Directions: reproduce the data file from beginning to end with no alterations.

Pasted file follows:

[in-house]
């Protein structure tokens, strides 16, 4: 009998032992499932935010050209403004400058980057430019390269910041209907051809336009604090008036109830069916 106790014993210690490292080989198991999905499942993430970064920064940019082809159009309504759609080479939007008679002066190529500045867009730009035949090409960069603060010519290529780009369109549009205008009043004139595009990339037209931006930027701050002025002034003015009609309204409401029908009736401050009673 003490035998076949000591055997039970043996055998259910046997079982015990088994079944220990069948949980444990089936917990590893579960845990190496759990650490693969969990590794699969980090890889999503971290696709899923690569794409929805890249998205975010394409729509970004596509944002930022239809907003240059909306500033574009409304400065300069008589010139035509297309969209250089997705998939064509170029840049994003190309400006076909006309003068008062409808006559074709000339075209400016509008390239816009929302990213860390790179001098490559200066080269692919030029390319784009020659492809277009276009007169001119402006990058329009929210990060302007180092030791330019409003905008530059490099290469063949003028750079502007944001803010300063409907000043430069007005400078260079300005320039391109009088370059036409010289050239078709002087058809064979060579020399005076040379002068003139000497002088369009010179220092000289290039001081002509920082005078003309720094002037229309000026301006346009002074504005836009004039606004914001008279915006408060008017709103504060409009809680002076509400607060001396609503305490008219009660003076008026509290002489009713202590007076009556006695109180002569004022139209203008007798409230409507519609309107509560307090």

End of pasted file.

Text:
[in-house]
């Protein structure tokens, strides 16, 4: 009998032992499932935010050209403004400058980057430019390269910041209907051809336009604090008036109830069916 106790014993210690490292080989198991999905499942993430970064920064940019082809159009309504759609080479939007008679002066190529500045867009730009035949090409960069603060010519290529780009369109549009205008009043004139595009990339037209931006930027701050002025002034003015009609309204409401029908009736401050009673 003490035998076949000591055997039970043996055998259910046997079982015990088994079944220990069948949980444990089936917990590893579960845990190496759990650490693969969990590794699969980090890889999503971290696709899923690569794409929805890249998205975010394409729509970004596509944002930022239809907003240059909306500033574009409304400065300069008589010139035509297309969209250089997705998939064509170029840049994003190309400006076909006309003068008062409808006559074709000339075209400016509008390239816009929302990213860390790179001098490559200066080269692919030029390319784009020659492809277009276009007169001119402006990058329009929210990060302007180092030791330019409003905008530059490099290469063949003028750079502007944001803010300063409907000043430069007005400078260079300005320039391109009088370059036409010289050239078709002087058809064979060579020399005076040379002068003139000497002088369009010179220092000289290039001081002509920082005078003309720094002037229309000026301006346009002074504005836009004039606004914001008279915006408060008017709103504060409009809680002076509400607060001396609503305490008219009660003076008026509290002489009713202590007076009556006695109180002569004022139209203008007798409230409507519609309107509560307090």